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Helado Negro: This Is How You Smile

Helado Negro: This Is How You Smile

Every note of Lange’s work is meticulously crafted, but not in an opulent fashion.

Helado Negro: This Is How You Smile

4.5 / 5

Political moments are loud. They are sermons, rallies, cries and marches. In times of strife and dread, just the act of noise can feel like a vital interruption, a reminder of ignored fears. And the political music of the ‘10s has reflected that need for a scream. Kendrick Lamar’s “Alright” was co-opted by Black Lives Matter as a marching song, Algiers preached on evil from the rooftops and Against Me!’s “True Trans Soul Rebel” was as triumphant as it was massive. But that need to fill up space with volume can be a sign of anxiety and insecurity. Sometimes our most powerful psalms come in the quietest tones. A prayer can be for the world, but only be heard by its speaker. And Helado Negro has made an album of prayers. This Is How You Smile is 12 hushed hymns to health, happiness and defiance. This is cozy, cloudy music, whispering that the revolution is imminent.

Roberto Carlos Lange’s prominence this decade has come from his synthesis of solace and politics. “Young, Latin and Proud” and “My Brown Skin” were celebrations of Latinx identity in an America increasingly hostile to the very existence of color. Like a calmer version of Chicano Batman, Lange’s works were self-affirmations, hoping to imbue the listener with courage. And This Is How You Smile opens with the same sentiments as Lange coos “Brown won’t go/ Brown just glows.” “Please Won’t Please,” is a soft, mewling track with sleepy synths and shimmering piano that hides Lange’s steely determination, “We’ll light ourselves on fire/ Just to see who really wants to believe/ That it’s just me. Even among all this blanketing beauty, Lange is pleading to be recognized as human, seeing millions with his same pigment treated as animals in the country he calls home.

But there are also moments of worship, finding sanctuary in the smallest tidbits of humanity. “Imagining What to Do” is a tender love song about surviving the New York winter by cuddling. Lange melts the song into sheer empathy. Chiming, fuzzy pianos briefly interject as Lange coos “We’ll stay under the covers until there’s no snow.” Just after his voice flutters into falsetto, there’s a breath then a toe-curling steel drum line. The first time I heard it, I didn’t even realize I was crying until I looked into my rearview mirror.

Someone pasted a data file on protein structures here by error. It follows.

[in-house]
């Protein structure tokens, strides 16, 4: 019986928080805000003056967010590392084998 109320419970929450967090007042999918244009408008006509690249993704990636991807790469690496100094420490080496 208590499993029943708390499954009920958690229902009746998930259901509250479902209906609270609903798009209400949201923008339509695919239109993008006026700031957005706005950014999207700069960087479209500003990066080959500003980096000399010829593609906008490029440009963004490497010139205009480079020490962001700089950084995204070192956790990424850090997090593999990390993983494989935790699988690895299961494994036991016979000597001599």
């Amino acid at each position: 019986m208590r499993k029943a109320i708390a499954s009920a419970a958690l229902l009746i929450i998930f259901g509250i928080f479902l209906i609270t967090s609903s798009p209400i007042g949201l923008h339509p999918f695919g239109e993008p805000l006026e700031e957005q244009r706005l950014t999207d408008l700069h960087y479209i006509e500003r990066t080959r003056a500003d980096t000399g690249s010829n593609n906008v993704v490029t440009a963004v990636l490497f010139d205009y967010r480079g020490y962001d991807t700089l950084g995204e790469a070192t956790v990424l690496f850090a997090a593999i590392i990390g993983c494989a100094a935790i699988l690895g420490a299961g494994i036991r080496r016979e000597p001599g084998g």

Every note of Lange’s work is meticulously crafted, but not in an opulent fashion. It’s quant rococo, the flourishes never overstaying their welcome, simply hitting and retreating in harmony. And the lyrics work in the same modest fashion. Lange trapezes through glitched out synth-pop (“Fantasma Vaga”), blissed funk (“Running”) and sun-shine boom bap (“Seen My Aura”). The sounds and collaborators change, but the core textures never do. This Is How You Smile is remarkable in its pastel palette, gently plucking from disparate genres, but redrafting them in Lange’s wooly world. There are moments that sound like flamenco slowed down and covered in molasses or unearthed b-sides from a meditative Lionel Ritchie. “Pais Nublado” takes a little “Chan Chan” swing, taking the BPM down a notch but accenting with ornate kisses of synths and pianos. It starts as a love-turned-obsession track, but when Lange sings “We’ll be here long after you,” it’s clear he’s not tracking down an old flame, but calmly prophesizing that an Ozymandian fate awaits those using xenophobia for power-grabs.

The specters of Trump, the border wall and the general malaise that seems to follow the news cast long shadows. But Lange always finds a way to inhabit peace. It’s in his family, friends and music that he recharges, able to take a fresh look at the world. In This Is How You Smile’s idyllic moments, Lange seems to be gently asking “Well, how can we make it better?” There are few albums as welcoming as this. Lange’s use of nostalgia, from the old, fuzzy synths to the album art work, allows the album to envelope and hint at moments of childhood, where being jaded was impossible. The snug bounce of “Two Lucky” feels like dancing with your dad in the kitchen, your feet resting on his shoes. It’s reminiscent of Frank Ocean’s soaring “Summer’s not as long as it used to be” on Blond[e], but reversed. Some of Lange’s last words are “Take care of people today.” While Ocean found ennui, Lange instead discovered a quiet perseverance and the radiant, hushed warmth of hope. And he nestles it in his, and our, heart.

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